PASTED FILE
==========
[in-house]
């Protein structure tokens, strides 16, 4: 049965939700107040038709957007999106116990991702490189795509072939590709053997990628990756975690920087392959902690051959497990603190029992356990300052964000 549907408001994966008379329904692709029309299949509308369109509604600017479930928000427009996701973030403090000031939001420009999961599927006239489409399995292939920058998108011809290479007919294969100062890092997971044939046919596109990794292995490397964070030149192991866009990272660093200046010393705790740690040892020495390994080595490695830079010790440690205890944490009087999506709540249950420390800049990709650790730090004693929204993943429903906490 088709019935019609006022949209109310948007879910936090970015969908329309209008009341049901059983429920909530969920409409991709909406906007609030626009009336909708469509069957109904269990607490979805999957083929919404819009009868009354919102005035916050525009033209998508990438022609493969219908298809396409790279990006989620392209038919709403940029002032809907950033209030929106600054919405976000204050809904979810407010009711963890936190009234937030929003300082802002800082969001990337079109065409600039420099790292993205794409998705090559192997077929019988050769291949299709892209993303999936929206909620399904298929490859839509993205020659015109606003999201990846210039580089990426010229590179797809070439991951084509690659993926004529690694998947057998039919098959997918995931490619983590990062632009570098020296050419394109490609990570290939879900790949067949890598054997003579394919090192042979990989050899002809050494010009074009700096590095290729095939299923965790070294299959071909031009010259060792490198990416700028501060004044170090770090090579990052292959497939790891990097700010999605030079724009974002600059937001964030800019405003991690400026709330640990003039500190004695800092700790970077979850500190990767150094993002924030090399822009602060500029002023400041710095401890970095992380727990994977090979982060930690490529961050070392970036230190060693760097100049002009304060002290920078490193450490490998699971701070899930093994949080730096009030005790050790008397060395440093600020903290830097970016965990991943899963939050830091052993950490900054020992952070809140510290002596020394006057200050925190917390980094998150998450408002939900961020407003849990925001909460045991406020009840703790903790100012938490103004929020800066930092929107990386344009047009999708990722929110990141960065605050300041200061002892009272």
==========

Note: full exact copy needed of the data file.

[in-house]
């Protein structure tokens, strides 16, 4: 049965939700107040038709957007999106116990991702490189795509072939590709053997990628990756975690920087392959902690051959497990603190029992356990300052964000 549907408001994966008379329904692709029309299949509308369109509604600017479930928000427009996701973030403090000031939001420009999961599927006239489409399995292939920058998108011809290479007919294969100062890092997971044939046919596109990794292995490397964070030149192991866009990272660093200046010393705790740690040892020495390994080595490695830079010790440690205890944490009087999506709540249950420390800049990709650790730090004693929204993943429903906490 088709019935019609006022949209109310948007879910936090970015969908329309209008009341049901059983429920909530969920409409991709909406906007609030626009009336909708469509069957109904269990607490979805999957083929919404819009009868009354919102005035916050525009033209998508990438022609493969219908298809396409790279990006989620392209038919709403940029002032809907950033209030929106600054919405976000204050809904979810407010009711963890936190009234937030929003300082802002800082969001990337079109065409600039420099790292993205794409998705090559192997077929019988050769291949299709892209993303999936929206909620399904298929490859839509993205020659015109606003999201990846210039580089990426010229590179797809070439991951084509690659993926004529690694998947057998039919098959997918995931490619983590990062632009570098020296050419394109490609990570290939879900790949067949890598054997003579394919090192042979990989050899002809050494010009074009700096590095290729095939299923965790070294299959071909031009010259060792490198990416700028501060004044170090770090090579990052292959497939790891990097700010999605030079724009974002600059937001964030800019405003991690400026709330640990003039500190004695800092700790970077979850500190990767150094993002924030090399822009602060500029002023400041710095401890970095992380727990994977090979982060930690490529961050070392970036230190060693760097100049002009304060002290920078490193450490490998699971701070899930093994949080730096009030005790050790008397060395440093600020903290830097970016965990991943899963939050830091052993950490900054020992952070809140510290002596020394006057200050925190917390980094998150998450408002939900961020407003849990925001909460045991406020009840703790903790100012938490103004929020800066930092929107990386344009047009999708990722929110990141960065605050300041200061002892009272």